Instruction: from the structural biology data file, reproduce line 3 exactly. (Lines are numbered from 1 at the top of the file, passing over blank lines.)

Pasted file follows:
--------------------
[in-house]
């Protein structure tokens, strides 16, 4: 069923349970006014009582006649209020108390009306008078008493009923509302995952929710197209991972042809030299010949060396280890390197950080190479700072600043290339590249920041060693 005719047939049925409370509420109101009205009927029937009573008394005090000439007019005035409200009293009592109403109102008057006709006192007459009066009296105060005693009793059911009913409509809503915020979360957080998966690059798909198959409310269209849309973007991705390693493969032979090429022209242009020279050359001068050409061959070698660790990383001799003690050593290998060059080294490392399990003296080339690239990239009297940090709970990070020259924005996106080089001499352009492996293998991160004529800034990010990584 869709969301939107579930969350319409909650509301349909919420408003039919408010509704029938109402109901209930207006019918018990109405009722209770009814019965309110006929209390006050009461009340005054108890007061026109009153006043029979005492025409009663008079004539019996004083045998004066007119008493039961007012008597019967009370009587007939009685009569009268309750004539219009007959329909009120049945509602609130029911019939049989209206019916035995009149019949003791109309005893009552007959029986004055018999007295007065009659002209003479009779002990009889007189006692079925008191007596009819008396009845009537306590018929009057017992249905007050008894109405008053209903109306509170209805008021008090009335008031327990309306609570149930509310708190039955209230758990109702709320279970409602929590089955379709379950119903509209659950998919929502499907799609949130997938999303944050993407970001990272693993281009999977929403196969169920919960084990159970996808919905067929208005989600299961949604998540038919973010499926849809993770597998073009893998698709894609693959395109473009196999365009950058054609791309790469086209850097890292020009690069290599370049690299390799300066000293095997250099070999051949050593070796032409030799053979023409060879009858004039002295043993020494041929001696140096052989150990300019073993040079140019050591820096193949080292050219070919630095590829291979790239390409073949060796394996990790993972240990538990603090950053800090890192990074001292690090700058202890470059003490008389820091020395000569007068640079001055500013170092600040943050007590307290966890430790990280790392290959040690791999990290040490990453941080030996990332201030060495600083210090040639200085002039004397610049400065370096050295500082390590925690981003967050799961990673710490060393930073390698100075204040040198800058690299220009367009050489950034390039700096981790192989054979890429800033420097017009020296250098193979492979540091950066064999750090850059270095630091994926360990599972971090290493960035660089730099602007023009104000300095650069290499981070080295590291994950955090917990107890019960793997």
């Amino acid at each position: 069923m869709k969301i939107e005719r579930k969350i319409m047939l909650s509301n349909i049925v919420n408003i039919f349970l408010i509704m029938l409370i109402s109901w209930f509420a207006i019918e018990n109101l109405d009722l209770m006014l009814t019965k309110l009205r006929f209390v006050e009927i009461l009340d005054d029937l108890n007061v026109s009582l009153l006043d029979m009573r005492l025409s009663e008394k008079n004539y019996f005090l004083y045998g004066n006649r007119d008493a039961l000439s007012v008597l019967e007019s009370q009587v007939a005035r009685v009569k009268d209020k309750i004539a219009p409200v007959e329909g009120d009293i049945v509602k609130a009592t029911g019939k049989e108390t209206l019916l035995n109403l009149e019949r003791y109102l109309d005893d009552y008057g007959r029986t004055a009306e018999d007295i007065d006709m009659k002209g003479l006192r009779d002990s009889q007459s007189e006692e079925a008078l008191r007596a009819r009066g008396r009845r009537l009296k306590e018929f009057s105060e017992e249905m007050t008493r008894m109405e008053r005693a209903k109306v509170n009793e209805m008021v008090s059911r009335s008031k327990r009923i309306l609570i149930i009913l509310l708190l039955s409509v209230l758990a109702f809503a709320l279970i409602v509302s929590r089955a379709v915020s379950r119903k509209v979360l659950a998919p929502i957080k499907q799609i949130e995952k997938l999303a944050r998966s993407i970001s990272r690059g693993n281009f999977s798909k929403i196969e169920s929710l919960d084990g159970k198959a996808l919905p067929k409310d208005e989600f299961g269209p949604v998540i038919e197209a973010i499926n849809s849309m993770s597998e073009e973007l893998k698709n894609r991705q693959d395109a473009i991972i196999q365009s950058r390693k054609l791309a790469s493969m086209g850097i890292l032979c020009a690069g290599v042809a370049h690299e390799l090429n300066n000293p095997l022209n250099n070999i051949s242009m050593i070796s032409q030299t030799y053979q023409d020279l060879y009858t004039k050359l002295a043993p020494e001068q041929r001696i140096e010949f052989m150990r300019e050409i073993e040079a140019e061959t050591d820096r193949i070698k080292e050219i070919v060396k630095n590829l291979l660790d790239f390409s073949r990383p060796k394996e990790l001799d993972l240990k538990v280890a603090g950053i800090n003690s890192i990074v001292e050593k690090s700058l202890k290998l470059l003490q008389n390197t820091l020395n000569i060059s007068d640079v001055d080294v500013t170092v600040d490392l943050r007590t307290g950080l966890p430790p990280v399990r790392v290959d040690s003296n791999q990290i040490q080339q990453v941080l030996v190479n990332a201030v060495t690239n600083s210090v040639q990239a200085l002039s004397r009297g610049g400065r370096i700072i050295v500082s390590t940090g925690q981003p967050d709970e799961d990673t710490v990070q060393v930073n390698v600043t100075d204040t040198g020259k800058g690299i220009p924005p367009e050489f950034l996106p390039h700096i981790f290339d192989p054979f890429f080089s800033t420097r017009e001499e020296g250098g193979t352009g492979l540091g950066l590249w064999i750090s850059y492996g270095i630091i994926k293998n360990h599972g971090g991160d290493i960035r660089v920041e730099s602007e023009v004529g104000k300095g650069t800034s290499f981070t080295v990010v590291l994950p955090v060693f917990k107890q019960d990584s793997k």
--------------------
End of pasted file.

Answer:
């Amino acid at each position: 069923m869709k969301i939107e005719r579930k969350i319409m047939l909650s509301n349909i049925v919420n408003i039919f349970l408010i509704m029938l409370i109402s109901w209930f509420a207006i019918e018990n109101l109405d009722l209770m006014l009814t019965k309110l009205r006929f209390v006050e009927i009461l009340d005054d029937l108890n007061v026109s009582l009153l006043d029979m009573r005492l025409s009663e008394k008079n004539y019996f005090l004083y045998g004066n006649r007119d008493a039961l000439s007012v008597l019967e007019s009370q009587v007939a005035r009685v009569k009268d209020k309750i004539a219009p409200v007959e329909g009120d009293i049945v509602k609130a009592t029911g019939k049989e108390t209206l019916l035995n109403l009149e019949r003791y109102l109309d005893d009552y008057g007959r029986t004055a009306e018999d007295i007065d006709m009659k002209g003479l006192r009779d002990s009889q007459s007189e006692e079925a008078l008191r007596a009819r009066g008396r009845r009537l009296k306590e018929f009057s105060e017992e249905m007050t008493r008894m109405e008053r005693a209903k109306v509170n009793e209805m008021v008090s059911r009335s008031k327990r009923i309306l609570i149930i009913l509310l708190l039955s409509v209230l758990a109702f809503a709320l279970i409602v509302s929590r089955a379709v915020s379950r119903k509209v979360l659950a998919p929502i957080k499907q799609i949130e995952k997938l999303a944050r998966s993407i970001s990272r690059g693993n281009f999977s798909k929403i196969e169920s929710l919960d084990g159970k198959a996808l919905p067929k409310d208005e989600f299961g269209p949604v998540i038919e197209a973010i499926n849809s849309m993770s597998e073009e973007l893998k698709n894609r991705q693959d395109a473009i991972i196999q365009s950058r390693k054609l791309a790469s493969m086209g850097i890292l032979c020009a690069g290599v042809a370049h690299e390799l090429n300066n000293p095997l022209n250099n070999i051949s242009m050593i070796s032409q030299t030799y053979q023409d020279l060879y009858t004039k050359l002295a043993p020494e001068q041929r001696i140096e010949f052989m150990r300019e050409i073993e040079a140019e061959t050591d820096r193949i070698k080292e050219i070919v060396k630095n590829l291979l660790d790239f390409s073949r990383p060796k394996e990790l001799d993972l240990k538990v280890a603090g950053i800090n003690s890192i990074v001292e050593k690090s700058l202890k290998l470059l003490q008389n390197t820091l020395n000569i060059s007068d640079v001055d080294v500013t170092v600040d490392l943050r007590t307290g950080l966890p430790p990280v399990r790392v290959d040690s003296n791999q990290i040490q080339q990453v941080l030996v190479n990332a201030v060495t690239n600083s210090v040639q990239a200085l002039s004397r009297g610049g400065r370096i700072i050295v500082s390590t940090g925690q981003p967050d709970e799961d990673t710490v990070q060393v930073n390698v600043t100075d204040t040198g020259k800058g690299i220009p924005p367009e050489f950034l996106p390039h700096i981790f290339d192989p054979f890429f080089s800033t420097r017009e001499e020296g250098g193979t352009g492979l540091g950066l590249w064999i750090s850059y492996g270095i630091i994926k293998n360990h599972g971090g991160d290493i960035r660089v920041e730099s602007e023009v004529g104000k300095g650069t800034s290499f981070t080295v990010v590291l994950p955090v060693f917990k107890q019960d990584s793997k």